The second villa in Střelecká Street was designed for Václav Charvát, an officer of the Austrian Northwest Railway, by Vladimír Fultner. In contemporary documents, the construction area was known as a “white-collar sector”, and even railway employees were able to afford a plot of land there. Due to unfavourable conditions, Fultner designed a family house with a low recessed ground floor or basement where he situated a hall, two rooms, the kitchen, bathroom, toilet, and laundry. A rectangular staircase on the north side, lined with richly ornamented candelabra, led to the main living floor. The unconventional bend of the entrance was reflected in the layout of entire house – in the recessed perimeter line and in the dissonant arrangement of the interior. The entrance led to a small hall in a dominant high block. The tower had roughly the same parameters as Píša’s villa, but it faced Střelecká Street with its shorter side. It was topped with a pointed superstructure with gabled sides in the form of dormers. The hall continued to a narrow hallway providing exclusive access to separate rooms – the east-facing bedroom with a bathroom, the dining hall with a shallow oriel facing the south west, and the surprisingly spacious kitchen in the north wing. The attic included two rooms with a dormer, one of them with a loggia facing the south. The original layout of the house inevitably resulted in visible mass and formal looseness, eventually making the impression of uneasiness which was greatly strengthened by the annexe built in the late 1920s. The segmentation principle was typical for creative portfolios of Jan Kotěra’s pupils.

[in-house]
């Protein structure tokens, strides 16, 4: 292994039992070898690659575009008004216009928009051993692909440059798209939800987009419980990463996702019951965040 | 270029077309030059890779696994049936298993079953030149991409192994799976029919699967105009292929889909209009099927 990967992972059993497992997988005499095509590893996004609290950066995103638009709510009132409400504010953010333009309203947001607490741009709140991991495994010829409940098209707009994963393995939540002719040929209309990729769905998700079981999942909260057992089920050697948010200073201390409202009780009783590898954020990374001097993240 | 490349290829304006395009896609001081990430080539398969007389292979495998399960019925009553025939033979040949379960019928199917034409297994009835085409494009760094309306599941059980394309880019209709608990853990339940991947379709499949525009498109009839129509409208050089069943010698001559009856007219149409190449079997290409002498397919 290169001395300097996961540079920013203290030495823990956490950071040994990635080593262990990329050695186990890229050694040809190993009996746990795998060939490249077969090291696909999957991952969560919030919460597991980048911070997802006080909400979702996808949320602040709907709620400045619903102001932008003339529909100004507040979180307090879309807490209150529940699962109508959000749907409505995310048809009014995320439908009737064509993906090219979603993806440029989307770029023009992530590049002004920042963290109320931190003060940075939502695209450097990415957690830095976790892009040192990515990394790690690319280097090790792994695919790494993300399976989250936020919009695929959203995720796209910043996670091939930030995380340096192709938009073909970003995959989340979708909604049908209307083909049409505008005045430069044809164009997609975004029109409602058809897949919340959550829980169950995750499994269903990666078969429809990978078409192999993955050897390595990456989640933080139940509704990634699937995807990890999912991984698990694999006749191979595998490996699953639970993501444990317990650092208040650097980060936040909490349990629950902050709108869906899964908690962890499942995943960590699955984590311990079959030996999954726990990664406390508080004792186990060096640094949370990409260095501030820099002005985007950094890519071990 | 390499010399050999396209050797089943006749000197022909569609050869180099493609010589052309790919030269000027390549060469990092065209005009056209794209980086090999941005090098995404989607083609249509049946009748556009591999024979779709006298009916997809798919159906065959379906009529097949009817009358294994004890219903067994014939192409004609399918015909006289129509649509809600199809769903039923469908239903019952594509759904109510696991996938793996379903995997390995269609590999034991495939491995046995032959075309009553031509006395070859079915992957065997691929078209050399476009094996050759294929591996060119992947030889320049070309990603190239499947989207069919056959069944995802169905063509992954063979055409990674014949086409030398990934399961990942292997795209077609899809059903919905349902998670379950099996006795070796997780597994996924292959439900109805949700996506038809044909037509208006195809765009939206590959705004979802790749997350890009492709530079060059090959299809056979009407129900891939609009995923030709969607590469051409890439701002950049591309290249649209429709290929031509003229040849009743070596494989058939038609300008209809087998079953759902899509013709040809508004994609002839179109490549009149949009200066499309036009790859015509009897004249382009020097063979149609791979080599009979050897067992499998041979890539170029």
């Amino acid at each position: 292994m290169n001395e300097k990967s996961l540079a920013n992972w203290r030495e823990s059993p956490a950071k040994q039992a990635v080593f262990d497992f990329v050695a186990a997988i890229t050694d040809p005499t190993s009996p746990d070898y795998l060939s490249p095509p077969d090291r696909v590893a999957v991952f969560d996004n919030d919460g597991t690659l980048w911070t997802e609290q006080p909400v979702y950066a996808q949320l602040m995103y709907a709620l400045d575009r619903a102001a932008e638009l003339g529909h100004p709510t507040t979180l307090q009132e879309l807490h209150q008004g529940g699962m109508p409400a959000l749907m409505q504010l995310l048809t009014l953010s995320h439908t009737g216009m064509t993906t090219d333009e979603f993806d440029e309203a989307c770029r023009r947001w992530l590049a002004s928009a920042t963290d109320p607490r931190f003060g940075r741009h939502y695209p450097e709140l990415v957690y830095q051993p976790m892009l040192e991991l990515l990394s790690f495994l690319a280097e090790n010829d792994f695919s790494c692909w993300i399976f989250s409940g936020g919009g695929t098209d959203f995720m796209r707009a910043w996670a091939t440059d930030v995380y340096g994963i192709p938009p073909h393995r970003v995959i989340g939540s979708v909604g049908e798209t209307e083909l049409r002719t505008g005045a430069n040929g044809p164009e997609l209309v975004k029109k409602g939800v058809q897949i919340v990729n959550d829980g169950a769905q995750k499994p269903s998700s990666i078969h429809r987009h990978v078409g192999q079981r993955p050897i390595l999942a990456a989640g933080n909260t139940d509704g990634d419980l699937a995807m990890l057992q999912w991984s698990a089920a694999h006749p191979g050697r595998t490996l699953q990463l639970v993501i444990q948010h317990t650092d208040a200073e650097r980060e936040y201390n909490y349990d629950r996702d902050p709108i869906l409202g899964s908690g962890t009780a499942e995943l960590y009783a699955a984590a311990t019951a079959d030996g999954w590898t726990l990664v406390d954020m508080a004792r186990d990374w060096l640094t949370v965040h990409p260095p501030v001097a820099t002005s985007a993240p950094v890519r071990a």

During the construction, some details of the façade, initially designed in the summer of 1909, did not materialize. Based on official complaints, Fultner decided to remove the festive arrangement of the outdoor staircase and situated it in a glazed wooden porch. Subsequently, he also decided to fundamentally reduce the decorative features, which affected the main façade as well. Geometric ornaments were substantially suppressed and the aesthetic effect transferred to the structure of the components. These were accentuated mainly by the use of unplastered bricks. Both the staircase tower and the structure were inspired by Jan Kotěra’s villa in Prague – Vinohrady. Thus, Fultner eventually reduced the decorative details in the first draft of the façade and focused rather on the contrasts of materials and colours in a simple planar structure, like in Píše’s villa.
Václav Charvát’s villa was completed in March 1910 when it was also approved by the authorities. Like other buildings designed by Fultner, the villa has not survived in its original form. Significant changes of the layout were initiated by new owners, František Košťál and his wife Emílie, and carried out in the period from December 1928 to June 1929 by V. Nekvasil and Robert Schmidt’s company. The last Art Nouveau features were destructed and the façade texture unified in the socialist era, after the object was nationalized in 1962, especially in the 1980s.
Under a preservation order.
Marcel Pencák, Hradecký architekt. Vladimír Fultner ve spleti české moderny, Brno 2013, s. 88–93
Jakub Potůček, Hradec Králové. Architektura a urbanismus 1895-2009, Hradec Králové 2009, s. 30–31
Marie Benešová – František Toman – Jan Jakl, Salón republiky. Moderní architektura Hradce Králové, Hradec Králové 2000, s. 61–62